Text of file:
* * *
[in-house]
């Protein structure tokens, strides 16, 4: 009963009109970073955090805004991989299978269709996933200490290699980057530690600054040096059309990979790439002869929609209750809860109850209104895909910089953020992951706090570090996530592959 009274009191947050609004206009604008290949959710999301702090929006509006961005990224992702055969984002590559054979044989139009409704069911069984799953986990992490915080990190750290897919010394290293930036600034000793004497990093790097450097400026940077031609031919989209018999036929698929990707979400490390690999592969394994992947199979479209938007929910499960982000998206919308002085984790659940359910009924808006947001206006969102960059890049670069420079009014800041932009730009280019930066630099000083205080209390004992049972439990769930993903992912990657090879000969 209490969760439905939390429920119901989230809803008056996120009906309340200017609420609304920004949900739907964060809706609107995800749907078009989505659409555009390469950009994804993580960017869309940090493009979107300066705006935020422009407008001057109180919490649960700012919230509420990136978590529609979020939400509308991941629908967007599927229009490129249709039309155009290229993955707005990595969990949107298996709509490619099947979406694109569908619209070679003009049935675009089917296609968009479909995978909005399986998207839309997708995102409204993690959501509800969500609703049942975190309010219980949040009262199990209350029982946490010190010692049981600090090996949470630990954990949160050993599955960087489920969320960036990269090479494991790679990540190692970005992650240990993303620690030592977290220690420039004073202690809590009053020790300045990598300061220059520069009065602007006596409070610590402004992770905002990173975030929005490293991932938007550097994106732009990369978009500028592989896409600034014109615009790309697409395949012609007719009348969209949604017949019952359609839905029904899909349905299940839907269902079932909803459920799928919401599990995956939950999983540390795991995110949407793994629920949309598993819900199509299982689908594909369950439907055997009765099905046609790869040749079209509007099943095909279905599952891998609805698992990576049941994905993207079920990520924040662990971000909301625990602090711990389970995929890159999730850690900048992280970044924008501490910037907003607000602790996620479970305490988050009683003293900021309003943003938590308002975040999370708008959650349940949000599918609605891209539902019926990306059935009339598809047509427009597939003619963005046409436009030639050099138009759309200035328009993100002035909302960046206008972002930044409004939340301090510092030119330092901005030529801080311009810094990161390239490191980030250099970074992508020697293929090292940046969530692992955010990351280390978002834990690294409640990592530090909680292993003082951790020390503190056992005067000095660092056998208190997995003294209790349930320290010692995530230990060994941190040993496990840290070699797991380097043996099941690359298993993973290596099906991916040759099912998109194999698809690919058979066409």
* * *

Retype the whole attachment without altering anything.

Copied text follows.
[in-house]
């Protein structure tokens, strides 16, 4: 009963009109970073955090805004991989299978269709996933200490290699980057530690600054040096059309990979790439002869929609209750809860109850209104895909910089953020992951706090570090996530592959 009274009191947050609004206009604008290949959710999301702090929006509006961005990224992702055969984002590559054979044989139009409704069911069984799953986990992490915080990190750290897919010394290293930036600034000793004497990093790097450097400026940077031609031919989209018999036929698929990707979400490390690999592969394994992947199979479209938007929910499960982000998206919308002085984790659940359910009924808006947001206006969102960059890049670069420079009014800041932009730009280019930066630099000083205080209390004992049972439990769930993903992912990657090879000969 209490969760439905939390429920119901989230809803008056996120009906309340200017609420609304920004949900739907964060809706609107995800749907078009989505659409555009390469950009994804993580960017869309940090493009979107300066705006935020422009407008001057109180919490649960700012919230509420990136978590529609979020939400509308991941629908967007599927229009490129249709039309155009290229993955707005990595969990949107298996709509490619099947979406694109569908619209070679003009049935675009089917296609968009479909995978909005399986998207839309997708995102409204993690959501509800969500609703049942975190309010219980949040009262199990209350029982946490010190010692049981600090090996949470630990954990949160050993599955960087489920969320960036990269090479494991790679990540190692970005992650240990993303620690030592977290220690420039004073202690809590009053020790300045990598300061220059520069009065602007006596409070610590402004992770905002990173975030929005490293991932938007550097994106732009990369978009500028592989896409600034014109615009790309697409395949012609007719009348969209949604017949019952359609839905029904899909349905299940839907269902079932909803459920799928919401599990995956939950999983540390795991995110949407793994629920949309598993819900199509299982689908594909369950439907055997009765099905046609790869040749079209509007099943095909279905599952891998609805698992990576049941994905993207079920990520924040662990971000909301625990602090711990389970995929890159999730850690900048992280970044924008501490910037907003607000602790996620479970305490988050009683003293900021309003943003938590308002975040999370708008959650349940949000599918609605891209539902019926990306059935009339598809047509427009597939003619963005046409436009030639050099138009759309200035328009993100002035909302960046206008972002930044409004939340301090510092030119330092901005030529801080311009810094990161390239490191980030250099970074992508020697293929090292940046969530692992955010990351280390978002834990690294409640990592530090909680292993003082951790020390503190056992005067000095660092056998208190997995003294209790349930320290010692995530230990060994941190040993496990840290070699797991380097043996099941690359298993993973290596099906991916040759099912998109194999698809690919058979066409």